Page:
I can hardly imagine a place more versatile than my bedroom. It’s a place of rest, sleep, mental recharge; a place for reading, writing, lazy mornings, cuddles, and so much more. Photographer Barbara Peacock recognizes the intimacy and meaning of one’s bedroom, so she started a project that’s all about it. For the past six years, she has traveled all over the US capturing the essence of people and their bedrooms in a stunning series of photos she named American Bedroom.
If I could describe James Hayman’s photos in a single word, it would be “colorful.” And believe it or not, the majority of his images are black and white! Still, figuratively speaking, Hayman’s work bursts with color: it shows true colors of life and of its different sides.
His photojournalist work has taken James Hayman all around the world. And in this article, we bring you some of his exquisite black and white photos.
From April to August 2020, our small co-operative of photographers decided to apply our documentary photography skills to tell a story about what seemed to be coming together as one of the most unique summers in recent memory. We started out with the intention of documenting an account of life under the shadow of an emerging pandemic, along with the adjustments required to prevent its spread. We looked at the consequences of lockdown, social isolation, supply shortages, and a permeating sense of unease towards the status quo.
2020 has definitely been the most unusual year we’ve lived in. The coronavirus pandemic has changed everything, from daily chores to big life events – including weddings. This is Reportage has chosen the best documentary wedding photos of this weird year, and they’re really something else! They show raw and unstaged moments of 2020 “corona-weddings,” and they are proof that nothing can stop the love.
While teaching a recent workshop I joked that street photography was the only genre where people would buy £3k worth of cameras and lenses and then deliberately use them to make out of focus, grainy, imperfect images. This led to a pretty interesting discussion about the merits to imperfection, and I think some of those points are worth sharing here, as it really helped contextualise some of the students ideas about their work, and allowed them to shoot a little more freely, chasing down perfection in moments rather than technicalities.
Recently I hit a milestone in my photographer’s career: I’ve accomplished 250 paid assignments. It took me ten years and half a million frames to get there. I thought it’s a decent reason to reflect a little bit on what has been done and what the journey feels like.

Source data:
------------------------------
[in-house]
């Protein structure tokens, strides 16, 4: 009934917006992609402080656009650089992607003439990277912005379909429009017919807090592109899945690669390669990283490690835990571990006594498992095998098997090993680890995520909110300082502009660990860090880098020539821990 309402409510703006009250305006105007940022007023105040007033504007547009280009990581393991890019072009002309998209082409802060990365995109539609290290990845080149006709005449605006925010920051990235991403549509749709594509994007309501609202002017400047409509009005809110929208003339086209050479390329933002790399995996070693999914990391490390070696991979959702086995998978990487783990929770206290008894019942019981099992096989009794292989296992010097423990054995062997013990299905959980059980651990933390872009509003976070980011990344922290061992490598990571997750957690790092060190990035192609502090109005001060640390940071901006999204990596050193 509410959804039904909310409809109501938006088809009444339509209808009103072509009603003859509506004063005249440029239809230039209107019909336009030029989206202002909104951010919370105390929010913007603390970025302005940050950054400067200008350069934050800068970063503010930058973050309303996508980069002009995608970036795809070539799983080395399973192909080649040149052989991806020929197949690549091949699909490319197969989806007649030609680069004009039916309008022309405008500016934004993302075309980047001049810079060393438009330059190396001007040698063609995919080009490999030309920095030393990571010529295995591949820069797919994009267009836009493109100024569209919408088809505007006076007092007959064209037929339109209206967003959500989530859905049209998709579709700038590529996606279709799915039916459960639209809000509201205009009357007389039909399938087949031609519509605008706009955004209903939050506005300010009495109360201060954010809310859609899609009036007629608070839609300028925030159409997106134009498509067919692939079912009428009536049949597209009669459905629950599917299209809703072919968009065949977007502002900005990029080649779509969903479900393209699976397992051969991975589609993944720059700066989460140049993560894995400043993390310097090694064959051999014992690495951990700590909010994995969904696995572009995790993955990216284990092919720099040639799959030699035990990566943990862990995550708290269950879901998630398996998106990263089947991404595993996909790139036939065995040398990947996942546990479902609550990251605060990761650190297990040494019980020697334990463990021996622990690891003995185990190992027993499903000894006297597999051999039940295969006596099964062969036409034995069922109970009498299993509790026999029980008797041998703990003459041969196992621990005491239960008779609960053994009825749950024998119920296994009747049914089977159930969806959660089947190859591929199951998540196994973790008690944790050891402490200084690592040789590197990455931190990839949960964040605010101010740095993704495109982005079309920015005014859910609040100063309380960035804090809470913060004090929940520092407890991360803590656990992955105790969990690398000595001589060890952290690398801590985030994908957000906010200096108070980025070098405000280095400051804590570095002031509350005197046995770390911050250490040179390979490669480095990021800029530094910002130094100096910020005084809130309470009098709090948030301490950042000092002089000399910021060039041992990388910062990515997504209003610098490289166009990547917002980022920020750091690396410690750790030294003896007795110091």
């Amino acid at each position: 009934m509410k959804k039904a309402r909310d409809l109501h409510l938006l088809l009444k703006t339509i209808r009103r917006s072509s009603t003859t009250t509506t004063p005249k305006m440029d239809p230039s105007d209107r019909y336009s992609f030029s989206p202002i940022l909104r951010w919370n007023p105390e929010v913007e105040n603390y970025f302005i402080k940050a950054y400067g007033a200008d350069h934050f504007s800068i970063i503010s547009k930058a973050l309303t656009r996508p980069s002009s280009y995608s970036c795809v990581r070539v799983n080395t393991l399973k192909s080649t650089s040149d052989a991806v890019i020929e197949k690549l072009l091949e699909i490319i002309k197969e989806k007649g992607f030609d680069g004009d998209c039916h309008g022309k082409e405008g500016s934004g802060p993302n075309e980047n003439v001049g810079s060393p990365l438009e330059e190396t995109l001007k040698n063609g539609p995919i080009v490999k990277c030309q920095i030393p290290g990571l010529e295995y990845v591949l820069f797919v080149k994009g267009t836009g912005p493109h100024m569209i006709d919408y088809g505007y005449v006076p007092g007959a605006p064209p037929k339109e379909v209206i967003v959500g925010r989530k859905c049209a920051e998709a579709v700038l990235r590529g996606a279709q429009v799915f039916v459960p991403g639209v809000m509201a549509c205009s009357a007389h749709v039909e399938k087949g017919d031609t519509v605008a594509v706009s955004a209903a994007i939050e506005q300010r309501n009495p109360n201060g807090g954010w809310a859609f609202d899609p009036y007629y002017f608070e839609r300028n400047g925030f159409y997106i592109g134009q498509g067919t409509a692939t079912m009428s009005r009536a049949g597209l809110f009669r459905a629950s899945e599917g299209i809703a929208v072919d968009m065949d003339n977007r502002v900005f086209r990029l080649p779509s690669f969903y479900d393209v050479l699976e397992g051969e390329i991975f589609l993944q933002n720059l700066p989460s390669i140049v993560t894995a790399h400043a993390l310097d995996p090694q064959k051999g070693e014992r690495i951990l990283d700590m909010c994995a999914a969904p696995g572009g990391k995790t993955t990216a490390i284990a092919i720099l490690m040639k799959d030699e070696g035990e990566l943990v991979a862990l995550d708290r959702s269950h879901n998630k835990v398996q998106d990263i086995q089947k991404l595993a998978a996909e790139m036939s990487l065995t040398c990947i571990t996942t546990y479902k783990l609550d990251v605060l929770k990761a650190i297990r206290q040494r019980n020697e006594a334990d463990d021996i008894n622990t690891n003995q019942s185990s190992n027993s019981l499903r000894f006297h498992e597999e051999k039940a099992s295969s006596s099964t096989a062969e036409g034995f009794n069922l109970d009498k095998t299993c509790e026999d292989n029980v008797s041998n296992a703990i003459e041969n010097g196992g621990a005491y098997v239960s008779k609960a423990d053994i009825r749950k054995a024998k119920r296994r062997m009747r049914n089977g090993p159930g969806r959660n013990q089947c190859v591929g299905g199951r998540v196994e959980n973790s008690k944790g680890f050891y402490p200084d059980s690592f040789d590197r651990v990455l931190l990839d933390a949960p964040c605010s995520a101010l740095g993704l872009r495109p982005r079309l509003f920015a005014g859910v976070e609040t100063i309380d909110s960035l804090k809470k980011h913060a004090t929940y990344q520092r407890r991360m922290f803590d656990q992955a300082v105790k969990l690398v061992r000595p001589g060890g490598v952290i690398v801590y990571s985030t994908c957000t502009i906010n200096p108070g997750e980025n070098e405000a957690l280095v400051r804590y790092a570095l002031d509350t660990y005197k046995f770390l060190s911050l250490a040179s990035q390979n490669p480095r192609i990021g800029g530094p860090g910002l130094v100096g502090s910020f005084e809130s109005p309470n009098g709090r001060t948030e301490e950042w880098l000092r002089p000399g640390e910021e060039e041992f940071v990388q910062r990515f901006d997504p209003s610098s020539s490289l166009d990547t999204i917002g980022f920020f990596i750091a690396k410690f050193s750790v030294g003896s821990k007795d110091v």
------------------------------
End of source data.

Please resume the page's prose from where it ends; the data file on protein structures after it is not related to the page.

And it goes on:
One of the most powerful applications of photography has been as a tool to document some of the most important moments in recent history, whether that’s in terms of a shared history of the world in the form of photojournalism, or in the more personal history of family snapshots, personal photography, and street photography.
Photography for personal use is prevalent in everyday life perhaps more today than ever before; every dance-floor selfie on a night out is photographic storytelling, every published snapshot in some way contributing to the wider communal pool of stories being told. It is accessible to anyone with a smartphone, and the barrier to entry-level dedicated camera units is immensely low secondhand. Photography is essential in messaging apps, a part of daily communication like never before.
I think the question of whether something is or is not art is a bit disingenuous, and can be used more as a tool for gatekeeping than true analysis or critique. There is no objective standard for what makes something enjoyable as a piece of art, whether that is a photograph, music, sculpture, or a blade of grass in a field. However when it comes to the deliberate creation of an artefact I think that the intention of the creator is very powerful, and can offer some strong insight into the way that work can be interpreted.
Documentary portraits are becoming more popular than ever. While once more the domain of magazine features, they’ve become a lot more widespread over the last few years and can offer insight into a who a person is, rather than just what they look like. In this video, photographer Joris Hermans talks us through his seven top tips for shooting documentary-style natural light portraits.
Robert Frank, documentary photographer best known for his 1958 book The Americans, has passed away on Monday, 9 September at his home in Nova Scotia, Canada. His death was confirmed by Peter MacGill of Frank’s longtime gallery Pace-MacGill.